During this period, most of the expatriate staff resigned out of fear and returned home; thus the college was academically paralysed. The colonial government saw the mass resignations as an excuse to permanently shut down the college and decided in that direction . To have closed down the college, would have meant that West Africa’s only university would have been no more. Foreign students were given notices to be ready to return home. This decision caused an international outcry in the whole sub-region at the threatened closure of Fourah Bay College, ’the Athens of West Africa’ the only institution providing university education in West Africa south of the Sahara.

The government in the end relented and instead, decided to relocate the college to the Mabang Agricultural college at Kholifa Mabang Chiefdom Tonkolili district built in 1912 , along the former railway line for the duration of the War. But the damage had already been done as most of the foreign staff had left, leaving the fate of the college in the hands of Sierra Leonean staff. This experience explained the reason for the opening of the first universities in Nigeria at Ibadan in 1948 , followed by Legon in the Gold Coast. The next Principal was Rev. E. A. H, Roberts M. A, 1947-1952, Rev F. H. Hilliard B. D, Ph.D 1952-1955, and John James Grant 1955-1960 was the last on the list of non Sierra Leoneans to head the college. He was followed by Dr Davidson Nicol 1960-1968.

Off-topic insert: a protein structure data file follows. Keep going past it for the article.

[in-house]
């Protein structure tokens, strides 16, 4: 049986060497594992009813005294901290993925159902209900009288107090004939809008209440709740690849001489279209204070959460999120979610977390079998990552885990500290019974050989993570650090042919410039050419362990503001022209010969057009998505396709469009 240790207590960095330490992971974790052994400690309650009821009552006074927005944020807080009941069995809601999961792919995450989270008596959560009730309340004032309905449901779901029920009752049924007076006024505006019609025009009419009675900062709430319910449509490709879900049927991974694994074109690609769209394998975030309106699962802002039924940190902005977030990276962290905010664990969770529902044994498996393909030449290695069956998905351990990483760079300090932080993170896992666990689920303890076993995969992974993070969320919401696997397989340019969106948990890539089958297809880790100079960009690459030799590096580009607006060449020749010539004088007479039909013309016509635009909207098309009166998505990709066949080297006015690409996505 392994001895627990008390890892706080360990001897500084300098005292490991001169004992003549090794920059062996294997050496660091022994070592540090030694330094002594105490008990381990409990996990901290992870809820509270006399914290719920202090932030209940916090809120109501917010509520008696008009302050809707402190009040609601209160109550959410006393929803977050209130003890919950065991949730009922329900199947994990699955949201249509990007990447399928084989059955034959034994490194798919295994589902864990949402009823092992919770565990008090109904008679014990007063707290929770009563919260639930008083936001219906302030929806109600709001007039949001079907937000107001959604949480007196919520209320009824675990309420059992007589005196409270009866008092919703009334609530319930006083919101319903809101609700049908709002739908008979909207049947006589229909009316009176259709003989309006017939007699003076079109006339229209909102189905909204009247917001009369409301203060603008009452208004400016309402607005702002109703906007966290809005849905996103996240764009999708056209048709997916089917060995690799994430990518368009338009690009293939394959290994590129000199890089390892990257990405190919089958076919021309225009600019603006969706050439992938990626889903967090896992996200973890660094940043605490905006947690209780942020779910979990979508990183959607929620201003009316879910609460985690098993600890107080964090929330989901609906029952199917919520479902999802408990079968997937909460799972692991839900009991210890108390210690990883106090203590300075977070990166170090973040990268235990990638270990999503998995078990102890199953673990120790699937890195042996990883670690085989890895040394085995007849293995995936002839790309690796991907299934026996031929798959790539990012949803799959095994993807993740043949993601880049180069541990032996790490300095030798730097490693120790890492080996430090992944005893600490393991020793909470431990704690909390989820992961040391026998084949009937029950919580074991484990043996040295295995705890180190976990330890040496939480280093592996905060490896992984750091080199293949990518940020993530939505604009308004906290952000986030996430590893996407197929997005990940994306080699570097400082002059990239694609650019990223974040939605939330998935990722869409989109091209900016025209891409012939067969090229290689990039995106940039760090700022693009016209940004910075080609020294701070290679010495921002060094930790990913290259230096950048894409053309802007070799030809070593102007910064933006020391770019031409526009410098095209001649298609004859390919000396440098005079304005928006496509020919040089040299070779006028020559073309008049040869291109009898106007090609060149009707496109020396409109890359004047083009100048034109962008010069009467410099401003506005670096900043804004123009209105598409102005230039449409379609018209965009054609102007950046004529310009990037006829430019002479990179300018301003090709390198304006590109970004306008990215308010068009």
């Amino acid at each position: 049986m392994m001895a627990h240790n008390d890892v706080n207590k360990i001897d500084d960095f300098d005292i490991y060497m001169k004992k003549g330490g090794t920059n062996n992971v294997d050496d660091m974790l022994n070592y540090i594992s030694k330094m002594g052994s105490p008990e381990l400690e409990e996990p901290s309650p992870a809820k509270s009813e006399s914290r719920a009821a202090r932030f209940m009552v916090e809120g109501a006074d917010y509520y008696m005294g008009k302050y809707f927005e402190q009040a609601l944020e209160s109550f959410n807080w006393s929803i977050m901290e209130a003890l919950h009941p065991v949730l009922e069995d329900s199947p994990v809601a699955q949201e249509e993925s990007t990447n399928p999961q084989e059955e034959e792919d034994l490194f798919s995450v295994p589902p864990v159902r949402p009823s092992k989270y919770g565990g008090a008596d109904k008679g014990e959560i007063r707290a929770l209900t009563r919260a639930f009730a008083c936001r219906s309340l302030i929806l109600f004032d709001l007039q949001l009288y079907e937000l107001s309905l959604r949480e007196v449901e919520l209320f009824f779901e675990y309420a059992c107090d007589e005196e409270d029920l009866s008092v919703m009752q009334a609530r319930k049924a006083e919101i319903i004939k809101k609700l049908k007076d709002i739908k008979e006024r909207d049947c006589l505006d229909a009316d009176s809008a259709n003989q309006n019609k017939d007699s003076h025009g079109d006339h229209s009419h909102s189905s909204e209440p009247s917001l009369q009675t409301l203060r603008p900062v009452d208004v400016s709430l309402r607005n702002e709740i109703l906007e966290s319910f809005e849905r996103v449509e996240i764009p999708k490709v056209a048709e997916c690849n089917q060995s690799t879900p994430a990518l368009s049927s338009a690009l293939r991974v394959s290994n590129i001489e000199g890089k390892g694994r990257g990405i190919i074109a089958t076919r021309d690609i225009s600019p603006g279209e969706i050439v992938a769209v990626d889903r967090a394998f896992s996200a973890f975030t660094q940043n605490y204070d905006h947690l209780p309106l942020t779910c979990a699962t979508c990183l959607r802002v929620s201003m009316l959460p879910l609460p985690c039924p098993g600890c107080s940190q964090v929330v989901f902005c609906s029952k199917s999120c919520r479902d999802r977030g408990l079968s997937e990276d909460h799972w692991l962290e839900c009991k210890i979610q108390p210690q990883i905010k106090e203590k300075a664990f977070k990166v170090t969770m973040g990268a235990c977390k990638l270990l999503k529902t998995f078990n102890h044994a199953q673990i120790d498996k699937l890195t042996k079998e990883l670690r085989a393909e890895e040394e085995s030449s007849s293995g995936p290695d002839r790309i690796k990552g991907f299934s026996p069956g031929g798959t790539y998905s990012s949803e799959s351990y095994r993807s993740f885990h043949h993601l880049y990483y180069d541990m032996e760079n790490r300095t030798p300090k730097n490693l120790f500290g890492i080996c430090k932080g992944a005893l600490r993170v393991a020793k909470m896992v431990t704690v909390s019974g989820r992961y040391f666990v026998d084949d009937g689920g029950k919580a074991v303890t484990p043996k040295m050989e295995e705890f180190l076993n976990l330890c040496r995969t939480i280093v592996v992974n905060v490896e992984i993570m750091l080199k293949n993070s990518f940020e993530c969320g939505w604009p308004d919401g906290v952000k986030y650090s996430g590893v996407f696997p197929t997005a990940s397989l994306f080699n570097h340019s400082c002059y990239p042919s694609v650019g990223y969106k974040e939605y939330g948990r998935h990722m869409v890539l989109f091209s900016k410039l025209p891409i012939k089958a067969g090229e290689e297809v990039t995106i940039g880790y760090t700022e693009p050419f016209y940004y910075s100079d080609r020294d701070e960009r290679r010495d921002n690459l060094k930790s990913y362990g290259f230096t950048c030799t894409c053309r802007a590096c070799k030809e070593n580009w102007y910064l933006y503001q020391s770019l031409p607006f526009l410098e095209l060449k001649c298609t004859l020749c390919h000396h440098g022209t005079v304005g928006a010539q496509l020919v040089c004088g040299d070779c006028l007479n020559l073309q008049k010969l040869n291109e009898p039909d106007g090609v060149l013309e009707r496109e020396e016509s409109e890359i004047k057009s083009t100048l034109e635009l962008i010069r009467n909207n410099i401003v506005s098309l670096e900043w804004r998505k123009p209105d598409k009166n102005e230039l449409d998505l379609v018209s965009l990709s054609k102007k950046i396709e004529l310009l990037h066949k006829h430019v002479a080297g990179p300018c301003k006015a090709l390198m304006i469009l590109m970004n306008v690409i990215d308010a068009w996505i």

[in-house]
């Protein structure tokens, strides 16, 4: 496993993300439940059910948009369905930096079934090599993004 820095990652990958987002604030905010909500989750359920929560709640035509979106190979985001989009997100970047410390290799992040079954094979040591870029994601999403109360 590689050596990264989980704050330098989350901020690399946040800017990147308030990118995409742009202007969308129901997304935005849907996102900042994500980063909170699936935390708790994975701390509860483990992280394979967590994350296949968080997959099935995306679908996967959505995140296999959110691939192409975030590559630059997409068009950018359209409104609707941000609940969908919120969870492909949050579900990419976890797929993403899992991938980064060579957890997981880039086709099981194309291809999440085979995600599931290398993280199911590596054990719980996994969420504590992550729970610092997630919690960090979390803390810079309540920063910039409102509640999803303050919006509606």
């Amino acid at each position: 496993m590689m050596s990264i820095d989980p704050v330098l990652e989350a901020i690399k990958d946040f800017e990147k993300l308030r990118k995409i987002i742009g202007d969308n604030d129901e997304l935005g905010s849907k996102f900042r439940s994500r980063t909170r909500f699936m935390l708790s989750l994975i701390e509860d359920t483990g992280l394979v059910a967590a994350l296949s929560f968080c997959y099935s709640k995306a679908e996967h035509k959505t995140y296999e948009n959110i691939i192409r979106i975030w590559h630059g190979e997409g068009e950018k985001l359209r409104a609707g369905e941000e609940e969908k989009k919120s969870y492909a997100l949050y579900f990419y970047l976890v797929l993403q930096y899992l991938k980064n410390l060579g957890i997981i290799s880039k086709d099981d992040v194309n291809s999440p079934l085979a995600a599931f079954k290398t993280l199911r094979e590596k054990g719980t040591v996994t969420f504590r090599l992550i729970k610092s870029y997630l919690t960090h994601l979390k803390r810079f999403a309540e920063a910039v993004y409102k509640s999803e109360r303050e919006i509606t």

At the end of the war in 1945, the colonial government decided to relocate the college on a permanent site, and this led to the decision to use the old army barracks on Mount Aureol and by 1947, Fourah Bay College got the Mount Aureol campus where it is located today on the hill overlooking the city of Freetown. As a reminder of World War 11 on Mount Aureol, remains of the long tunnel running from the other side of the Department of Education on the Lower faculty flats right to Tower hill can still be sighted, connecting the bigger army barracks on Tower hill overlooking Fort Thornton, the Governor’s Residence.

Originally opened as a christian institution in Leicester, it came as no surprise that almost all her former principals were clergymen . Dr Davidson Nicol, was the second principal with a Ph.D and the first Sierra Leonean to Head Fourah Bay College and his administration stretched from 1960-68. The first with a Ph.D was Rev F. H. Hilliard, 1952-1955. Dr Davidson Nicol was the fifteenth principal of Fourah Bay College in the line of succession.

Dr Nicol was the first Vice Chancellor of the new University of Sierra Leone (1966-68), later Sierra Leone Ambassador to the United Nations (1969-71), Sierra Leone’s High Commissioner to London 1971-72, Executive Director of UNITAR, ( United Nations Institute for Training and Research) 1972-1983.